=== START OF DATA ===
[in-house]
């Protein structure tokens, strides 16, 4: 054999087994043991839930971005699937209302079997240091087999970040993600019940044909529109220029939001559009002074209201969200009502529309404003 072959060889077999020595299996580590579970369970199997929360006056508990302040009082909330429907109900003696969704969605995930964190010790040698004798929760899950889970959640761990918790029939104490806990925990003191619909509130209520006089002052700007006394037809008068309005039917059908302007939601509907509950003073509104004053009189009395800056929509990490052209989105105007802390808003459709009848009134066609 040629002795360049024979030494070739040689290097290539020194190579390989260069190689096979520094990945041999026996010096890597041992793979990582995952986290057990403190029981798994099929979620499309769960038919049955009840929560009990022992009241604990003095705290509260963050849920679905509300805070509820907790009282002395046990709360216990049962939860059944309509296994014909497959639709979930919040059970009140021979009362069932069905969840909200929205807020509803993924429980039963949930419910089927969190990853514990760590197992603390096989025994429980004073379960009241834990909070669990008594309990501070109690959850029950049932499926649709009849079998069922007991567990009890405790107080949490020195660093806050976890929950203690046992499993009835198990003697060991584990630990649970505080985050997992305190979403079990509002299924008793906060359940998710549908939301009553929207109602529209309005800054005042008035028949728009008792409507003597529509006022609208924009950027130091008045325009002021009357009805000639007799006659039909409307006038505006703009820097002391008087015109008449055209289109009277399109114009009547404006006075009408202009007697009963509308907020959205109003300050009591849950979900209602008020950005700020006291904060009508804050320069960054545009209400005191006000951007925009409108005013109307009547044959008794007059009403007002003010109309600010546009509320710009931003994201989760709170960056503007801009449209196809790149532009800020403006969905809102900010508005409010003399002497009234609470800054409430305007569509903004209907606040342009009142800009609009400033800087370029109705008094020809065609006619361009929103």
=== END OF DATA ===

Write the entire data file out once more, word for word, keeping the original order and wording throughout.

[in-house]
């Protein structure tokens, strides 16, 4: 054999087994043991839930971005699937209302079997240091087999970040993600019940044909529109220029939001559009002074209201969200009502529309404003 072959060889077999020595299996580590579970369970199997929360006056508990302040009082909330429907109900003696969704969605995930964190010790040698004798929760899950889970959640761990918790029939104490806990925990003191619909509130209520006089002052700007006394037809008068309005039917059908302007939601509907509950003073509104004053009189009395800056929509990490052209989105105007802390808003459709009848009134066609 040629002795360049024979030494070739040689290097290539020194190579390989260069190689096979520094990945041999026996010096890597041992793979990582995952986290057990403190029981798994099929979620499309769960038919049955009840929560009990022992009241604990003095705290509260963050849920679905509300805070509820907790009282002395046990709360216990049962939860059944309509296994014909497959639709979930919040059970009140021979009362069932069905969840909200929205807020509803993924429980039963949930419910089927969190990853514990760590197992603390096989025994429980004073379960009241834990909070669990008594309990501070109690959850029950049932499926649709009849079998069922007991567990009890405790107080949490020195660093806050976890929950203690046992499993009835198990003697060991584990630990649970505080985050997992305190979403079990509002299924008793906060359940998710549908939301009553929207109602529209309005800054005042008035028949728009008792409507003597529509006022609208924009950027130091008045325009002021009357009805000639007799006659039909409307006038505006703009820097002391008087015109008449055209289109009277399109114009009547404006006075009408202009007697009963509308907020959205109003300050009591849950979900209602008020950005700020006291904060009508804050320069960054545009209400005191006000951007925009409108005013109307009547044959008794007059009403007002003010109309600010546009509320710009931003994201989760709170960056503007801009449209196809790149532009800020403006969905809102900010508005409010003399002497009234609470800054409430305007569509903004209907606040342009009142800009609009400033800087370029109705008094020809065609006619361009929103």